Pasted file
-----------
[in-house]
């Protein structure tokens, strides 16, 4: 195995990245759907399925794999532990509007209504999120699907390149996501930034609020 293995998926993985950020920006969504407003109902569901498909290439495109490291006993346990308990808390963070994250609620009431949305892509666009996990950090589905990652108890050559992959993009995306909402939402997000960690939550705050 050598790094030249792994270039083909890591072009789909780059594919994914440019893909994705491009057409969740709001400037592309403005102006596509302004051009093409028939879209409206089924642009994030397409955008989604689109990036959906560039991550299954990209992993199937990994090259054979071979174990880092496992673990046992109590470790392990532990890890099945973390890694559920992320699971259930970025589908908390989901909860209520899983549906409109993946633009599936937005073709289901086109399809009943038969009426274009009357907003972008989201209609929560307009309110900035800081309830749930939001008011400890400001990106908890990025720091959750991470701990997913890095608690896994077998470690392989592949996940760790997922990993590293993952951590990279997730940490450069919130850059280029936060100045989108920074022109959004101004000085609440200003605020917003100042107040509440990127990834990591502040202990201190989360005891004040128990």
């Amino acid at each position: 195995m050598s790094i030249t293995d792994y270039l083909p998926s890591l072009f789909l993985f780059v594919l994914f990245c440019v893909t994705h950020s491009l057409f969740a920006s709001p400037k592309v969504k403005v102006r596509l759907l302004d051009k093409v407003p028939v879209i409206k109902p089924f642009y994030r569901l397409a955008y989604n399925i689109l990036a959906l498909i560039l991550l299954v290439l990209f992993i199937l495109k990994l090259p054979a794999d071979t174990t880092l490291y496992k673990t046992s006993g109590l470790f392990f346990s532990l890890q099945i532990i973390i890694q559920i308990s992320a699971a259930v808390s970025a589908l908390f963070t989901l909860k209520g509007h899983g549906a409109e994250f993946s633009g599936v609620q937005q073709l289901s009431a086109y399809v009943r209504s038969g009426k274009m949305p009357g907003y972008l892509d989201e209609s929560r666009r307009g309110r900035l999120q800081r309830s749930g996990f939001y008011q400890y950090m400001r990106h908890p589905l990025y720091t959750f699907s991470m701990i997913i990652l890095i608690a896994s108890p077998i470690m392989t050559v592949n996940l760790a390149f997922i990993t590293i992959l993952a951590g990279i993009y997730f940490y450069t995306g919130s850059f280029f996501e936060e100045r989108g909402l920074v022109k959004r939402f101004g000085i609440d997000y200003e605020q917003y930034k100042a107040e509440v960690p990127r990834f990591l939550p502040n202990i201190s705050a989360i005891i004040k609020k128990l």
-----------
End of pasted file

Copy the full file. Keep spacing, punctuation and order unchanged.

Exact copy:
[in-house]
């Protein structure tokens, strides 16, 4: 195995990245759907399925794999532990509007209504999120699907390149996501930034609020 293995998926993985950020920006969504407003109902569901498909290439495109490291006993346990308990808390963070994250609620009431949305892509666009996990950090589905990652108890050559992959993009995306909402939402997000960690939550705050 050598790094030249792994270039083909890591072009789909780059594919994914440019893909994705491009057409969740709001400037592309403005102006596509302004051009093409028939879209409206089924642009994030397409955008989604689109990036959906560039991550299954990209992993199937990994090259054979071979174990880092496992673990046992109590470790392990532990890890099945973390890694559920992320699971259930970025589908908390989901909860209520899983549906409109993946633009599936937005073709289901086109399809009943038969009426274009009357907003972008989201209609929560307009309110900035800081309830749930939001008011400890400001990106908890990025720091959750991470701990997913890095608690896994077998470690392989592949996940760790997922990993590293993952951590990279997730940490450069919130850059280029936060100045989108920074022109959004101004000085609440200003605020917003100042107040509440990127990834990591502040202990201190989360005891004040128990």
């Amino acid at each position: 195995m050598s790094i030249t293995d792994y270039l083909p998926s890591l072009f789909l993985f780059v594919l994914f990245c440019v893909t994705h950020s491009l057409f969740a920006s709001p400037k592309v969504k403005v102006r596509l759907l302004d051009k093409v407003p028939v879209i409206k109902p089924f642009y994030r569901l397409a955008y989604n399925i689109l990036a959906l498909i560039l991550l299954v290439l990209f992993i199937l495109k990994l090259p054979a794999d071979t174990t880092l490291y496992k673990t046992s006993g109590l470790f392990f346990s532990l890890q099945i532990i973390i890694q559920i308990s992320a699971a259930v808390s970025a589908l908390f963070t989901l909860k209520g509007h899983g549906a409109e994250f993946s633009g599936v609620q937005q073709l289901s009431a086109y399809v009943r209504s038969g009426k274009m949305p009357g907003y972008l892509d989201e209609s929560r666009r307009g309110r900035l999120q800081r309830s749930g996990f939001y008011q400890y950090m400001r990106h908890p589905l990025y720091t959750f699907s991470m701990i997913i990652l890095i608690a896994s108890p077998i470690m392989t050559v592949n996940l760790a390149f997922i990993t590293i992959l993952a951590g990279i993009y997730f940490y450069t995306g919130s850059f280029f996501e936060e100045r989108g909402l920074v022109k959004r939402f101004g000085i609440d997000y200003e605020q917003y930034k100042a107040e509440v960690p990127r990834f990591l939550p502040n202990i201190s705050a989360i005891i004040k609020k128990l």